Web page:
|The Grand Excursion|
Minneapolis, Minn. — From his vantage point on the historic Stone Arch Bridge in downtown Minneapolis, Dean Rebuffoni gazes at the rush of water spilling over the dam at Upper St. Anthony Falls.
"I look at it and say, 'Geez, it's kind of splendid in a sense. But so's the Empire State Building.' But those are manmade things. They don't last. It's not the grandeur of a waterfall. It's not the grandeur of a river."
Rebuffoni is a member of Sierra Club. His chapter is asking the Legislature for $100,000 to study whether it's possible to remove this concrete spillway and dam and expose St. Anthony's natural limestone falls underneath. The group also wants to rip out two other locks and dams below St. Anthony and allow the river to flow freely.
"Well, the simple fact is that dams kill rivers. Now, we're not saying remove all dams. But the impact of these dams and these locks on this river has been tremendous," Rebuffoni says.
Before the locks and dams were built, the Mississippi between St. Paul and St. Anthony Falls was more like a mountain river. Water rolling off the falls surged through the narrow limestone and sandstone gorge below for about eight-and-a-half miles. From the top of the falls to the bottom of the gorge, the river dropped 111-feet in elevation.
"It's the steepest drop anywhere on the Mississippi River through the tightest canyon anywhere on the Mississippi River," said National Park Service Historian John Anfinson. "The gorge, naturally you would have seen at high water, this water jumping off these big boulders and creating a very rough rapids. It would have been almost impossible to get up it in any kind of a vessel."
That didn't stop some daring explorers from giving it a try anyway. There's the case of Stephen Long.
"When Stephen Long comes up in 1817...he's got six men rowing on his six oared skiff. He's got someone poling. He's got a sail up with a good wind behind him and they get into the gorge and they can't make anymore headway," said Anfinson. "They have to have someone get out of the boat, tie a rope around a tree and pull the boat up the gorge."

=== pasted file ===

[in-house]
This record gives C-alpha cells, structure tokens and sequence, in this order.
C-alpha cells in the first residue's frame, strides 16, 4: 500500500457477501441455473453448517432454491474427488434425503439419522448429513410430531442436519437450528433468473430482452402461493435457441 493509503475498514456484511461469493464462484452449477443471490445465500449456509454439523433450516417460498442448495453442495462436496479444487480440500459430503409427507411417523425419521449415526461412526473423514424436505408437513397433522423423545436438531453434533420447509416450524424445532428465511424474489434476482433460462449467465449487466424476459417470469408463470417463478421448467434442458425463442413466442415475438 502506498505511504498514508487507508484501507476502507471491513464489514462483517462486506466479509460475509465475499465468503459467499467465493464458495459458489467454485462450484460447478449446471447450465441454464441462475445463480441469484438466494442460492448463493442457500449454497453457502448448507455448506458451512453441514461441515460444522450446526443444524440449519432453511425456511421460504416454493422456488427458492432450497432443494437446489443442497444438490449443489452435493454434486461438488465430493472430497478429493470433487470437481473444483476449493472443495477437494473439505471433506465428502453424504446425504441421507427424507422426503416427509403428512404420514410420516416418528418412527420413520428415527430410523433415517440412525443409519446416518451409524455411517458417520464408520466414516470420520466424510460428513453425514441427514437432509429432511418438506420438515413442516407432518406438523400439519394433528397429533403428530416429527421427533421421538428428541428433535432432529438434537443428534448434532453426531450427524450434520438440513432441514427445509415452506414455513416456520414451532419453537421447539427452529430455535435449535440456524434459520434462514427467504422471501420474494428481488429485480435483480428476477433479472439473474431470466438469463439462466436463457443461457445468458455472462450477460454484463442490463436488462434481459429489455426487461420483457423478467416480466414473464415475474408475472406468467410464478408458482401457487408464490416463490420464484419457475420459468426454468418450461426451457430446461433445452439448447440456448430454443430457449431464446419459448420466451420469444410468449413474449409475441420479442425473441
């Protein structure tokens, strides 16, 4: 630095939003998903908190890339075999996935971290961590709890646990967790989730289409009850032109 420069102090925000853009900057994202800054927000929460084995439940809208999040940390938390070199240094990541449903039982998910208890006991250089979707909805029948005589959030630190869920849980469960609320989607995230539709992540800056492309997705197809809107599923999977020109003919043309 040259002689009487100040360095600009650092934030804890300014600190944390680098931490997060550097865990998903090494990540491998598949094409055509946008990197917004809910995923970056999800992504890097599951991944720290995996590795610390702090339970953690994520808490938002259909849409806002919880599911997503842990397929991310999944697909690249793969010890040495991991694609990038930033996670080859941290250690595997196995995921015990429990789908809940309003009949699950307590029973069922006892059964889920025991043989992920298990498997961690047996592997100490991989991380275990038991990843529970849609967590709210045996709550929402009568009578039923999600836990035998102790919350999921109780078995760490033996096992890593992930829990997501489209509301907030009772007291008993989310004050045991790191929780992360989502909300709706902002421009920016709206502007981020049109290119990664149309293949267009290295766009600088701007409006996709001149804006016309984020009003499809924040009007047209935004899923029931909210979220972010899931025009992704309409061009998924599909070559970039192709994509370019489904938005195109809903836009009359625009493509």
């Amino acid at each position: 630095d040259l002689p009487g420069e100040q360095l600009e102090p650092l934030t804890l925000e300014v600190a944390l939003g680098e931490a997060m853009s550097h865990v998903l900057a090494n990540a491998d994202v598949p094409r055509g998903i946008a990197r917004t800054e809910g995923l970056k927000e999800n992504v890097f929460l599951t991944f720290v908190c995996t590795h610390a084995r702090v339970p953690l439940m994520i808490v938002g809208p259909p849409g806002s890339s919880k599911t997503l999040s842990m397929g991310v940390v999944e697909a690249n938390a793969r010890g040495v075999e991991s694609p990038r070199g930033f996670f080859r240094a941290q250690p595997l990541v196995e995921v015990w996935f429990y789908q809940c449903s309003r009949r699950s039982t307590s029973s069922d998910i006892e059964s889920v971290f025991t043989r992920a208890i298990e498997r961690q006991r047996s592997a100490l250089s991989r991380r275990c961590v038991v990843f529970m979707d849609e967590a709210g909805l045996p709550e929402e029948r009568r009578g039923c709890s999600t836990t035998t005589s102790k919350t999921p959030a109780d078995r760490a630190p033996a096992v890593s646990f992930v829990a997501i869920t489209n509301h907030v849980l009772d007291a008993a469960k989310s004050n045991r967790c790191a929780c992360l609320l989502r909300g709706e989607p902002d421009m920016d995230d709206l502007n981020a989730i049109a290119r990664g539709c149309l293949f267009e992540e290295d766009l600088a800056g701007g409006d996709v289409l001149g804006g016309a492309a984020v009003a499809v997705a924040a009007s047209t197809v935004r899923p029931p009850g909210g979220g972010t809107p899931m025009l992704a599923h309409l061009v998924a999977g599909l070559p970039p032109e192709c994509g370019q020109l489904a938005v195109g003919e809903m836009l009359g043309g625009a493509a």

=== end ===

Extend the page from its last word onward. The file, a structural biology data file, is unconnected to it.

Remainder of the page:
Today, gorge visitors don't even break a sweat. Minnesota DNR River Ecologist, Mike Davis maneuvered his boat to the left side of Lock and Dam One in St. Paul on a recent summer day.
"Now, to go through the locks you have to come over to the side and pull on a cord and it signals that you want to go through the lock chamber."
Lock and Dam One was built in 1917 by the Army Corp of Engineers and backs up water in the gorge all the way to downtown Minneapolis. Navigation ended there, at St. Anthony Falls, until the 1950s and 60s when then-Senator Hubert Humphrey convinced Congress to pay for two more locks.
Humphrey wanted to get barges over the waterfall so Minneapolis could cash in on the booming river trade. Barge traffic did come to Minneapolis, but it never brought the prosperity that Humphrey predicted. The locks do make it easy though to navigate what was once a treacherous river gorge. All that's required is a little patience.
"Good morning," a lock worker calls to Davis over an intercom. "Can you hear me down there?"
"Yeah," Davis replies.
"It'll be about 10, 15 minutes. Just wait for a green light and stay on your left hand side and we'll get you a rope,"
After getting clearance to enter the lock, it takes another 10 minutes to raise the water level. A horn signals when it's okay to move into the next section of river.
Mike Davis has spent a lot of time on this stretch of the Mississippi. He's been trying to figure out what can be done to improve the habitat. The locks and dams changed the ecosystem dramatically when it erased the rapids, which were a major spawning area. Like the Sierra Club, Davis thinks restoring the rapids is a sound environmental idea because it might bring back the big native fish - like sturgeon, catfish and paddlefish. A hundred years ago, those fish were common here.